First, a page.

Ultra-short course treatment for hepatitis C: high failure rate but does not compromise second-line treatment


Ultra-short treatment courses tailored to a person's pre-treatment viral load deliver lower cure rates than 8-week treatment courses, but failure of ultra-short treatment does not prevent subsequent cure of hepatitis C with a second course of treatment, the STOPHCV1 study has found.

Shortening hepatitis C treatment courses may have advantages for people who have adherence difficulties. There is some evidence that treatment courses as short as four to six weeks may cure some people with hepatitis C, but it is unclear what criteria should be used to select people for shorter treatment courses.

Shorter-course treatment carries a higher potential risk of failure, and it is unclear if this leads to resistance that compromises the effectiveness of re-treatment.


first-line therapy

The regimen used when starting treatment for the first time.

virologic response

Reduction in viral replication in response to treatment, especially achievement of an undetectable viral load.



To eliminate a disease or a condition in an individual, or to fully restore health. A cure for HIV infection is one of the ultimate long-term goals of research today. It refers to a strategy or strategies that would eliminate HIV from a person’s body, or permanently control the virus and render it unable to cause disease. A ‘sterilising’ cure would completely eliminate the virus. A ‘functional’ cure would suppress HIV viral load, keeping it below the level of detection without the use of ART. The virus would not be eliminated from the body but would be effectively controlled and prevented from causing any illness.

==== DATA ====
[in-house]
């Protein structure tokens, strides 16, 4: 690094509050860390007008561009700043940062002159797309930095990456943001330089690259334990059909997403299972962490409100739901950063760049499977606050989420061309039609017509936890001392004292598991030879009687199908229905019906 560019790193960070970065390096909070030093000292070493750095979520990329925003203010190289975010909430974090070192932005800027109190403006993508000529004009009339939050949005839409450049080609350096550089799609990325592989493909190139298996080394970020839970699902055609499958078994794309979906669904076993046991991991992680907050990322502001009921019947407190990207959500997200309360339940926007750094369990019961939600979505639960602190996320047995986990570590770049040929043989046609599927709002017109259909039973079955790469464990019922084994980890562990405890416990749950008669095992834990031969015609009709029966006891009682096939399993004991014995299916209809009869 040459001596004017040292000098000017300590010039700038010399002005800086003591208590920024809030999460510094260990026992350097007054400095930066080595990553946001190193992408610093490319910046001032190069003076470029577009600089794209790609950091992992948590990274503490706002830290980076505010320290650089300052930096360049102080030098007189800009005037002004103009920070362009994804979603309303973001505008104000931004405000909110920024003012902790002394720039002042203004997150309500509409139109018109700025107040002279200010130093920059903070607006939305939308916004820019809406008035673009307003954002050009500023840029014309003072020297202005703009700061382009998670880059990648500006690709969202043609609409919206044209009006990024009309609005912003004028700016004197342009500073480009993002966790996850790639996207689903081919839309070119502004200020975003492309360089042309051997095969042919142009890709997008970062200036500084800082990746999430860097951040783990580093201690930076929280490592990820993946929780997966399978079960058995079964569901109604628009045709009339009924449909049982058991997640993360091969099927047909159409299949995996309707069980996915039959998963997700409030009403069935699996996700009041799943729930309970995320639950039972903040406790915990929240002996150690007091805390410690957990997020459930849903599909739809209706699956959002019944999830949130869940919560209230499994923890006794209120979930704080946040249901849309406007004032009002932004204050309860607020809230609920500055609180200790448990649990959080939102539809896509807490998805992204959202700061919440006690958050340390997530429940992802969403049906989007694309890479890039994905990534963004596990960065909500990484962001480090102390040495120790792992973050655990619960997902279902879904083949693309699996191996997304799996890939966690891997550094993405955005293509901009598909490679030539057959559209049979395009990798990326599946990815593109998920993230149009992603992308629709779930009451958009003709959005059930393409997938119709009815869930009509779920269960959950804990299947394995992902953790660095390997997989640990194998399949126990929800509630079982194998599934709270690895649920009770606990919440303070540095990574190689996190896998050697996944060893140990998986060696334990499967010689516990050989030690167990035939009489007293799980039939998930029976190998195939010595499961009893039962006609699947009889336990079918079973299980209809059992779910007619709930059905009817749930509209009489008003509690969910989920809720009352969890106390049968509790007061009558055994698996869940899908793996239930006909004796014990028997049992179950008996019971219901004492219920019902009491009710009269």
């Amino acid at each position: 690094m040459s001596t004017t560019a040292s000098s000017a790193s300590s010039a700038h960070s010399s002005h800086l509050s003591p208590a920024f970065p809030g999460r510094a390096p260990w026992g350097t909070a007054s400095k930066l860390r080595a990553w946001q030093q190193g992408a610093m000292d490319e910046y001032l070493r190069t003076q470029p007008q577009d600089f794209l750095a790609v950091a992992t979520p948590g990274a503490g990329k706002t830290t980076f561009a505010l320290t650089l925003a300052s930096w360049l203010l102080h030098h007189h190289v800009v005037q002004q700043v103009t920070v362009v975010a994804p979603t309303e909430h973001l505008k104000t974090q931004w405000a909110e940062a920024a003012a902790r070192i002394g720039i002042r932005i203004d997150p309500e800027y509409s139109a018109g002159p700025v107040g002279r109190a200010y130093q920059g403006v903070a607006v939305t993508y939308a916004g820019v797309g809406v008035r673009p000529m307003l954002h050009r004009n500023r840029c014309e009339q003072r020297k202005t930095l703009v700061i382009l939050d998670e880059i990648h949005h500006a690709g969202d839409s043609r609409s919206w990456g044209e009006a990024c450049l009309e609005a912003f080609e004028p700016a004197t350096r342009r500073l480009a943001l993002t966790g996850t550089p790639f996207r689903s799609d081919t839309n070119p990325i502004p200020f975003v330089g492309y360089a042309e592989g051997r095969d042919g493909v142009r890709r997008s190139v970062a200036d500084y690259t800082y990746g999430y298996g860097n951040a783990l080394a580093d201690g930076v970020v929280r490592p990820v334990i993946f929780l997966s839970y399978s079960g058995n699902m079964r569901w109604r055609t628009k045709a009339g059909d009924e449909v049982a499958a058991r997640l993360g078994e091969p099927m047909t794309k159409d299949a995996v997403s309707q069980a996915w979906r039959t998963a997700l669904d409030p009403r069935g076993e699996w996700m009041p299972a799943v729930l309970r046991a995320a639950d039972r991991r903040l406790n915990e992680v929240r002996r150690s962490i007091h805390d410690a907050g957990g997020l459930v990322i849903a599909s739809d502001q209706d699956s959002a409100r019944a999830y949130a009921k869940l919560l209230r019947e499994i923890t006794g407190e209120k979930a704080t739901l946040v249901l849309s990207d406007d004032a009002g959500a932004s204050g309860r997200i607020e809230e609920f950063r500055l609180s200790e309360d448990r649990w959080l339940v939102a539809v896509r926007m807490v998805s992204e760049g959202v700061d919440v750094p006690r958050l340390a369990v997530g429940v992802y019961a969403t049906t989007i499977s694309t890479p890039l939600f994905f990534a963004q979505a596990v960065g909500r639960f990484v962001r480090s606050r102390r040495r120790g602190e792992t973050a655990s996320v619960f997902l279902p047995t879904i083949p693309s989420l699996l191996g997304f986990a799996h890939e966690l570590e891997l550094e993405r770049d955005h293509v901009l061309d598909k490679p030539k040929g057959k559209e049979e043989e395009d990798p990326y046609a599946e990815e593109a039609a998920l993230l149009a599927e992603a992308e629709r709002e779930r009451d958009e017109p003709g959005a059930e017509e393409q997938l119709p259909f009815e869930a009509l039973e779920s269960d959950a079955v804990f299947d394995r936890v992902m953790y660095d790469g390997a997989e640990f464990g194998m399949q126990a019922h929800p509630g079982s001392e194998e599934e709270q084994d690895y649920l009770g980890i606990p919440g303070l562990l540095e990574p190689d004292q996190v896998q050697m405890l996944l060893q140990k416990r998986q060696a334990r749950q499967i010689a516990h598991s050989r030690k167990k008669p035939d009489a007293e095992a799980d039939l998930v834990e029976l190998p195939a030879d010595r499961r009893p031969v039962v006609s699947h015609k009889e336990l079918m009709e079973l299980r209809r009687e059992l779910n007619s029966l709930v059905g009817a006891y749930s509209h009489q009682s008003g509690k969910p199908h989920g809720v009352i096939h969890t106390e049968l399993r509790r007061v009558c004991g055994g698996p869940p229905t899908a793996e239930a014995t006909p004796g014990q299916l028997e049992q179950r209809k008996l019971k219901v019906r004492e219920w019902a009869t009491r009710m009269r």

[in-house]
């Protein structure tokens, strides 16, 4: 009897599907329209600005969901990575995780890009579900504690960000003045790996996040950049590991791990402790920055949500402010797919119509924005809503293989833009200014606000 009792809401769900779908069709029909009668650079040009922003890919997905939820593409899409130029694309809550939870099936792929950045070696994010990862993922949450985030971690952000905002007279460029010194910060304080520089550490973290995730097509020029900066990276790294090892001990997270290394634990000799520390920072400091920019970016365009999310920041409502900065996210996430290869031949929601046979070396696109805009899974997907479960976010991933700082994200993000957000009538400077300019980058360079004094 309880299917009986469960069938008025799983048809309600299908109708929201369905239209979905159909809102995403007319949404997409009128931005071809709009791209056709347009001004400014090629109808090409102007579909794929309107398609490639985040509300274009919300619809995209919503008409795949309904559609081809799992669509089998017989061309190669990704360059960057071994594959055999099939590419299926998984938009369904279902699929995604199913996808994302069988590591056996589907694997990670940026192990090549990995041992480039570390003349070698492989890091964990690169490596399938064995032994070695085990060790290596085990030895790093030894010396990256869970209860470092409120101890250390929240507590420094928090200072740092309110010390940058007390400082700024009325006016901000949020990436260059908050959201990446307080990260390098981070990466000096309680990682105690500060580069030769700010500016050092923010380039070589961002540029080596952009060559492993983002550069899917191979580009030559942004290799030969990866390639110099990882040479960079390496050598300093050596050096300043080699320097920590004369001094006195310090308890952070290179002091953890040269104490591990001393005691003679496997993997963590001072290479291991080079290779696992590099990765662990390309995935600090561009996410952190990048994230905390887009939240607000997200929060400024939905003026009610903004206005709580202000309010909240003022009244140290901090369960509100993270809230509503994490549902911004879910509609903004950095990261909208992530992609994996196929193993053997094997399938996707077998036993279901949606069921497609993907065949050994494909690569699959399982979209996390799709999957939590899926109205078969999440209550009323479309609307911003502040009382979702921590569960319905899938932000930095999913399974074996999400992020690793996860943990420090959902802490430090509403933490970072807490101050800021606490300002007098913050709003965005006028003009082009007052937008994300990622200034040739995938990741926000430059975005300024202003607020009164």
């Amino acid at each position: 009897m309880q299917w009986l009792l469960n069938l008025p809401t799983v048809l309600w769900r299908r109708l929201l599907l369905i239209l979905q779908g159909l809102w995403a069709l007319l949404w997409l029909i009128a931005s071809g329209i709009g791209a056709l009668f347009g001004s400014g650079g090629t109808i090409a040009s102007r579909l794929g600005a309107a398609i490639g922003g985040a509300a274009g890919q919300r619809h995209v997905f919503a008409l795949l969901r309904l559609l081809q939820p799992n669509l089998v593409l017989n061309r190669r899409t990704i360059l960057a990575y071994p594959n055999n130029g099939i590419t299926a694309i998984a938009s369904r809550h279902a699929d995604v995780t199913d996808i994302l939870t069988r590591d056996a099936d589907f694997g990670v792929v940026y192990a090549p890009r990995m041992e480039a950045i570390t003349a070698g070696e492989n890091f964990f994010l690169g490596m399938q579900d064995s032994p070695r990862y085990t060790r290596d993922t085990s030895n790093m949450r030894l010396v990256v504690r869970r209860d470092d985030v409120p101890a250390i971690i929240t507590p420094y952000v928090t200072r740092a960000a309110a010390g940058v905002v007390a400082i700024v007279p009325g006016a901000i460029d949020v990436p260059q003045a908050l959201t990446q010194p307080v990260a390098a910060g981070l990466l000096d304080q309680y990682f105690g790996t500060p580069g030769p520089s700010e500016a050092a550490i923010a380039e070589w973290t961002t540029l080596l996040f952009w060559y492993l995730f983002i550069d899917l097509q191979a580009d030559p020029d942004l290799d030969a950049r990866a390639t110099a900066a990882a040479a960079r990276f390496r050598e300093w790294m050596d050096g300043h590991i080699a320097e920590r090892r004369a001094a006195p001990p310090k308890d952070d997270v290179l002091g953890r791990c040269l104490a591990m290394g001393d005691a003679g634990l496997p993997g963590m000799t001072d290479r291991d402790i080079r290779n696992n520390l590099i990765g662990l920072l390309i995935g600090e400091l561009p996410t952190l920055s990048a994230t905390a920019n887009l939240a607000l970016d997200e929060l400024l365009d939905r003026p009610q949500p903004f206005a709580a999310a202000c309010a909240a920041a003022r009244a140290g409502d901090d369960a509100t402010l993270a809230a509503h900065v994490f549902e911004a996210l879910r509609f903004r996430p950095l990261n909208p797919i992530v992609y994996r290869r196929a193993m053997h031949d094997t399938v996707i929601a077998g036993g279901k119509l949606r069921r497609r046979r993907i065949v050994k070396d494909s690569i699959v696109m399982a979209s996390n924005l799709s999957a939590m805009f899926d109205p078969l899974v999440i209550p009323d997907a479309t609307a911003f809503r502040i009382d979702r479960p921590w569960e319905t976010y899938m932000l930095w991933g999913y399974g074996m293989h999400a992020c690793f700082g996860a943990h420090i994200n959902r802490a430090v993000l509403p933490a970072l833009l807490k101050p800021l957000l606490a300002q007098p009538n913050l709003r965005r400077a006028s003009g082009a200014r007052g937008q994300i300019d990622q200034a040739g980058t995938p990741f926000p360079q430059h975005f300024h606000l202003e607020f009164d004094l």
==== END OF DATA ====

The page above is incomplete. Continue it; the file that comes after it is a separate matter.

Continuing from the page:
viral rebound

When a person on antiretroviral therapy (ART) has persistent, detectable levels of HIV in the blood after a period of undetectable levels. Causes of viral rebound can include drug resistance, poor adherence to an HIV treatment regimen or interrupting treatment.


A drug that acts against a virus or viruses.

To address these questions, the STOPHCV1 study investigated whether people with mild liver disease could be cured of hepatitis C after four to seven weeks of direct-acting antiviral treatment or successfully re-treated if ultra-short course treatment failed.

Participants were randomised to receive either short-course treatment, the duration determined by baseline viral load, or an eight-week course of treatment. The regimen was chosen by the treating physician based on genotype and local availability. Participants in both arms were also randomised to receive ribavirin or no ribavirin. People who did not achieve a sustained virologic response after the first treatment course received a second course of treatment with 12 weeks of sofosbuvir/ledipasvir.

The study recruited participants with F0 or F1 fibrosis and hepatitis C viral load below 10 million IU/ml at 14 hospitals in the United Kingdom. The study recruited people with genotype 1a/1b/4 infection and people co-infected with HIV were eligible to join the study. Recruitment took place between May 2016 and May 2018.